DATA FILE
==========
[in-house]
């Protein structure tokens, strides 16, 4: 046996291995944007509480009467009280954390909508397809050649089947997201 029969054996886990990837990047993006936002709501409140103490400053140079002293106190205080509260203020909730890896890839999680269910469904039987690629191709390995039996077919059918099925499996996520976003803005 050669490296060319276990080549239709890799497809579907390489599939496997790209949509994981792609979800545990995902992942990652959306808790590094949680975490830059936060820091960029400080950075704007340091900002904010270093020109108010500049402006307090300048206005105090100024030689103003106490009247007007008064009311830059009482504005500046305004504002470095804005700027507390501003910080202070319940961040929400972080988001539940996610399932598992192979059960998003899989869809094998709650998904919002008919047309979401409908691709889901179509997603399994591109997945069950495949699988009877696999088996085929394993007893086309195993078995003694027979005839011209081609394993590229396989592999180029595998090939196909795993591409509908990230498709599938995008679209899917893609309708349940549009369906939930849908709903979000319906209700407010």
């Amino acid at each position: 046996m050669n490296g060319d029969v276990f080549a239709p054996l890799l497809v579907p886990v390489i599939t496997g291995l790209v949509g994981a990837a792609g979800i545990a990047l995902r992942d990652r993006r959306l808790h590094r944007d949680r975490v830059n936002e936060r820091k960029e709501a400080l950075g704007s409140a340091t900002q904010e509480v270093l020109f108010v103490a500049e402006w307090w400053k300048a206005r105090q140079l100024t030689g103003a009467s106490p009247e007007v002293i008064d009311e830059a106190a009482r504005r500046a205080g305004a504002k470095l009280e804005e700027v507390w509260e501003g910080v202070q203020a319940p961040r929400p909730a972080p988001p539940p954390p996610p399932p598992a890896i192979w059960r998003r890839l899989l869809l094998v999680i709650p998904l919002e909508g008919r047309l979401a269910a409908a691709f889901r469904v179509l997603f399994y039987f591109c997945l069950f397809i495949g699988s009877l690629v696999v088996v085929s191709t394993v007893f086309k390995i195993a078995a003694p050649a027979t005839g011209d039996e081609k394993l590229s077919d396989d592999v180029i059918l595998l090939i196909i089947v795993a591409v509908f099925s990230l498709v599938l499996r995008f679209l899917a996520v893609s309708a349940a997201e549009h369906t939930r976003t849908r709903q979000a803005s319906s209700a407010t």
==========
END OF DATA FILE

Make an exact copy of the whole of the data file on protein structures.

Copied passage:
[in-house]
């Protein structure tokens, strides 16, 4: 046996291995944007509480009467009280954390909508397809050649089947997201 029969054996886990990837990047993006936002709501409140103490400053140079002293106190205080509260203020909730890896890839999680269910469904039987690629191709390995039996077919059918099925499996996520976003803005 050669490296060319276990080549239709890799497809579907390489599939496997790209949509994981792609979800545990995902992942990652959306808790590094949680975490830059936060820091960029400080950075704007340091900002904010270093020109108010500049402006307090300048206005105090100024030689103003106490009247007007008064009311830059009482504005500046305004504002470095804005700027507390501003910080202070319940961040929400972080988001539940996610399932598992192979059960998003899989869809094998709650998904919002008919047309979401409908691709889901179509997603399994591109997945069950495949699988009877696999088996085929394993007893086309195993078995003694027979005839011209081609394993590229396989592999180029595998090939196909795993591409509908990230498709599938995008679209899917893609309708349940549009369906939930849908709903979000319906209700407010």
């Amino acid at each position: 046996m050669n490296g060319d029969v276990f080549a239709p054996l890799l497809v579907p886990v390489i599939t496997g291995l790209v949509g994981a990837a792609g979800i545990a990047l995902r992942d990652r993006r959306l808790h590094r944007d949680r975490v830059n936002e936060r820091k960029e709501a400080l950075g704007s409140a340091t900002q904010e509480v270093l020109f108010v103490a500049e402006w307090w400053k300048a206005r105090q140079l100024t030689g103003a009467s106490p009247e007007v002293i008064d009311e830059a106190a009482r504005r500046a205080g305004a504002k470095l009280e804005e700027v507390w509260e501003g910080v202070q203020a319940p961040r929400p909730a972080p988001p539940p954390p996610p399932p598992a890896i192979w059960r998003r890839l899989l869809l094998v999680i709650p998904l919002e909508g008919r047309l979401a269910a409908a691709f889901r469904v179509l997603f399994y039987f591109c997945l069950f397809i495949g699988s009877l690629v696999v088996v085929s191709t394993v007893f086309k390995i195993a078995a003694p050649a027979t005839g011209d039996e081609k394993l590229s077919d396989d592999v180029i059918l595998l090939i196909i089947v795993a591409v509908f099925s990230l498709v599938l499996r995008f679209l899917a996520v893609s309708a349940a997201e549009h369906t939930r976003t849908r709903q979000a803005s319906s209700a407010t």